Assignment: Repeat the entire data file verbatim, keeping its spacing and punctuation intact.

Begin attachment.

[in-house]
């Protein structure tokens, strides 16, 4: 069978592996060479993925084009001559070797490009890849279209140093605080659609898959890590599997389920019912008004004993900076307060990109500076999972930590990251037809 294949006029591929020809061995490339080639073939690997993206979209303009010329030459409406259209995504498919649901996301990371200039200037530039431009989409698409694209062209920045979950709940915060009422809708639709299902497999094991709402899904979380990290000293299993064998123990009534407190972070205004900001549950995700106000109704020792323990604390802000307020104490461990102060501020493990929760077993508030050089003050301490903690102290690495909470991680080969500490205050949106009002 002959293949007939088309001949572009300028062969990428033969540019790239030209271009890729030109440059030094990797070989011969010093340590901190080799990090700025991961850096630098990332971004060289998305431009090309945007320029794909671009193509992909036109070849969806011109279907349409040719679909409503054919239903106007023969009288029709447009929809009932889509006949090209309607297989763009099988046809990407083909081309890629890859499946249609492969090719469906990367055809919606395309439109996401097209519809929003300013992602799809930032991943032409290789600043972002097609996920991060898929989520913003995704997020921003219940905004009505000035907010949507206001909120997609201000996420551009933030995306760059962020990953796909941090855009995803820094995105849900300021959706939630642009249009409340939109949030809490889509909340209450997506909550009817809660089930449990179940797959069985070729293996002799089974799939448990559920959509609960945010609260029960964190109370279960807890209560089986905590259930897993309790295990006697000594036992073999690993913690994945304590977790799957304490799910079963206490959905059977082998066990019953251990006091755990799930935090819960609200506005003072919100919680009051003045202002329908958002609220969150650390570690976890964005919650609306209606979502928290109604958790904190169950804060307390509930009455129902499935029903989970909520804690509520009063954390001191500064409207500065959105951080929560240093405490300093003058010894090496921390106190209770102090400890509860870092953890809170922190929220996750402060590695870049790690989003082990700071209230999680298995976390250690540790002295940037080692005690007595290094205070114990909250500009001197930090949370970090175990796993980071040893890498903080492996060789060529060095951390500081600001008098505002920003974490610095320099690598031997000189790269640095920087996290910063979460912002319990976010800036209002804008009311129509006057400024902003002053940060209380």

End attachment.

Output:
[in-house]
């Protein structure tokens, strides 16, 4: 069978592996060479993925084009001559070797490009890849279209140093605080659609898959890590599997389920019912008004004993900076307060990109500076999972930590990251037809 294949006029591929020809061995490339080639073939690997993206979209303009010329030459409406259209995504498919649901996301990371200039200037530039431009989409698409694209062209920045979950709940915060009422809708639709299902497999094991709402899904979380990290000293299993064998123990009534407190972070205004900001549950995700106000109704020792323990604390802000307020104490461990102060501020493990929760077993508030050089003050301490903690102290690495909470991680080969500490205050949106009002 002959293949007939088309001949572009300028062969990428033969540019790239030209271009890729030109440059030094990797070989011969010093340590901190080799990090700025991961850096630098990332971004060289998305431009090309945007320029794909671009193509992909036109070849969806011109279907349409040719679909409503054919239903106007023969009288029709447009929809009932889509006949090209309607297989763009099988046809990407083909081309890629890859499946249609492969090719469906990367055809919606395309439109996401097209519809929003300013992602799809930032991943032409290789600043972002097609996920991060898929989520913003995704997020921003219940905004009505000035907010949507206001909120997609201000996420551009933030995306760059962020990953796909941090855009995803820094995105849900300021959706939630642009249009409340939109949030809490889509909340209450997506909550009817809660089930449990179940797959069985070729293996002799089974799939448990559920959509609960945010609260029960964190109370279960807890209560089986905590259930897993309790295990006697000594036992073999690993913690994945304590977790799957304490799910079963206490959905059977082998066990019953251990006091755990799930935090819960609200506005003072919100919680009051003045202002329908958002609220969150650390570690976890964005919650609306209606979502928290109604958790904190169950804060307390509930009455129902499935029903989970909520804690509520009063954390001191500064409207500065959105951080929560240093405490300093003058010894090496921390106190209770102090400890509860870092953890809170922190929220996750402060590695870049790690989003082990700071209230999680298995976390250690540790002295940037080692005690007595290094205070114990909250500009001197930090949370970090175990796993980071040893890498903080492996060789060529060095951390500081600001008098505002920003974490610095320099690598031997000189790269640095920087996290910063979460912002319990976010800036209002804008009311129509006057400024902003002053940060209380």